Tom Steyer's Investment Style: How This Hedge Fund Investor Became a Billionaire

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As we continue our studies of the world's best investors, we come to hedge fund billionaire Tom Steyer -- a man who may need some introduction.

Activism and charity aside -- he is a noted environmental advocate and leading Democratic philanthropist -- Steyer's nearly quarter of a century at the head of the San Francisco-based Farallon Capital has resulted in a spectacular streak of investment excellence. But he is perhaps better known for his more recent charity involvement than for the investing prowess that made him a billionaire.

Rather than focusing on his philanthropy, however, this article will examine the investor himself, and the investment philosophy and skills he used to become a billionaire.

I nside Tom Steyer's Investment Style

Unlike fellow hedge fund billionaire Stanley Druckenmiller, Tom Steyer's route to a 10-figure net worth was steeped in elite institutions from day one. After graduating from Yale, where he served as captain of the soccer team, Steyer started his career in finance at Morgan Stanley (NYSE: MS) . After earning his MBA at Stanford, he joined Goldman Sachs (NYSE: GS) , where he worked in the firm's legendary merger arbitrage group led by future Treasury Secretary Robert Rubin.

After Goldman, Steyer became a partner at the San Francisco-based private equity firm Hellman & Friedman. Then, in January 1986, Steyer founded Farallon Capital, the hedge fund that would make him a billionaire.

At Farallon, Steyer and his team employ a number of core investment strategies including credit investments, long/short equity, merger arbitrage, real estate investing, and direct investments in private companies. Such strategies are more complex than the typical buy-and-hold philosophy emphasized by The Fool, though Steyer describes himself as a fundamentals-based investor, not a trader.

Either way, the results speak for themselves. Despite reportedly losing 36% in 2008, Farallon still managed to average a 13.4% annual rate of return from its founding in 1986 to 2012 -- when Steyer stepped down from day-to-day management -- versus a 9.5% annual return for the S&P 500 index over the same interval. The company's assets under management today are estimated to total over $21 billion across all of its different funds and investment strategies. As to where the hedge fund firm sees opportunity, investors can at least partially gain a sense by parsing Farallon's recent SEC filings.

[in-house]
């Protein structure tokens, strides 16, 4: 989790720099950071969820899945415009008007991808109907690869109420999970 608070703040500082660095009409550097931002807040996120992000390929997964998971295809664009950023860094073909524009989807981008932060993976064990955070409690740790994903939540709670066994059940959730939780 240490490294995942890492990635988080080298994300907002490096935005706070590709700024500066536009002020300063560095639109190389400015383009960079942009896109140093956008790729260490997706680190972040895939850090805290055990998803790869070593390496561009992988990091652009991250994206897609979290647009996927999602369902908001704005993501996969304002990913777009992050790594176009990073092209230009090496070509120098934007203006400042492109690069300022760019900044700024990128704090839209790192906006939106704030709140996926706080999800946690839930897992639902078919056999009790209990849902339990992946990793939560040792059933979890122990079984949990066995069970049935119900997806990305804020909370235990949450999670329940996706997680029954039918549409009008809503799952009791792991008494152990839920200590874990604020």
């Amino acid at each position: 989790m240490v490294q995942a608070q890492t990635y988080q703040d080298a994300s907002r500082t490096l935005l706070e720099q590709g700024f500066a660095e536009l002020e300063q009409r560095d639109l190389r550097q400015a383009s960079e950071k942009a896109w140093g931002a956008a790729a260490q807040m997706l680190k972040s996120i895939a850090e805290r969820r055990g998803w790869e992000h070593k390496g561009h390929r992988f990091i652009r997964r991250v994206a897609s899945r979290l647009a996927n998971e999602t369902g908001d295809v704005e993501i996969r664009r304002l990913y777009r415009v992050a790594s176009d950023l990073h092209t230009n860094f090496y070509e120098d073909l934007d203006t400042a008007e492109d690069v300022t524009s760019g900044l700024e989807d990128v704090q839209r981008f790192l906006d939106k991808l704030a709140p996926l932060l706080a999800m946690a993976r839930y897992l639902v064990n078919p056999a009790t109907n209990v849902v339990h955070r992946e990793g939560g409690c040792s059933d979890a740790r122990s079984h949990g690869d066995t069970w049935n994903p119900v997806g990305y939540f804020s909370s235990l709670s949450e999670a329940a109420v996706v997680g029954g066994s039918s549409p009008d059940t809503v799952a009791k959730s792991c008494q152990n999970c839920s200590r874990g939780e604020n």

Farallon Capital's current stock holdings

Per SEC rules, investment companies with more than $100 million in assets under management must file a Form 13F each quarter. SEC rules require 13F filings to detail only the publicly traded equities in which a fund manager has a current long position at the end of a given filing period.

Especially since hedge funds like Farallon employ strategies that involve short-selling in addition to the holdings detailed in a 13F filing, the stocks listed in the filing might not give a complete picture of why Farallon holds a position. However, with that important caveat in mind, here are Farallon's 10 largest long equity investments according to its most recent 13F Form.

Data Source: SEC

In looking at this data, a few things jump out. First, several of the positions from the filing are clearly merger arbitrage trades. Briefly, merger arbitrage is when a fund simultaneously buys and shorts the stocks of two merging companies, and collects the minute spread that remains until the deal closes. For example, EMC's acquisition by Dell actually closed after this filing period ended, so EMC is now no longer a publicly traded company.

Another clear example of this is the strategy at work is Farallon's over $300 million combined wager on Microsoft and LinkedIn. For those unfamiliar, Microsoft reached an agreement to buy LinkedIn for $196 per share in June. LinkedIn stock trades at roughly $190 today, and Farallon's merger arbitrage strategy is designed to collect the $6 per share difference between that price and the agreed upon price when the deal closes later this year. Both Microsoft's and LinkedIn's boards have already approved the acquisition. However, should the deal fall through for any reason, Farallon will lose money on the position.

Farallon has employed this strategy with great success over the course of its existence; Steyer first learned the arbitrage business under Rubin during his years at Goldman Sachs.

While Farallon's portfolio certainly involves many more positions and private investments outside of these examples from its 13F, hopefully this brief exploration provides a bit more insight into the methods of one of the world's most successful hedge funds and its billionaire founder.

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Suzanne Frey, an executive at Alphabet, is a member of The Motley Fool's board of directors. Andrew Tonner has no position in any stocks mentioned. The Motley Fool owns shares of and recommends Alphabet (A shares) and Alphabet (C shares). The Motley Fool owns shares of LinkedIn and Microsoft. Try any of our Foolish newsletter services free for 30 days . We Fools may not all hold the same opinions, but we all believe that considering a diverse range of insights makes us better investors. The Motley Fool has a disclosure policy .

The views and opinions expressed herein are the views and opinions of the author and do not necessarily reflect those of Nasdaq, Inc.

The views and opinions expressed herein are the views and opinions of the author and do not necessarily reflect those of Nasdaq, Inc.

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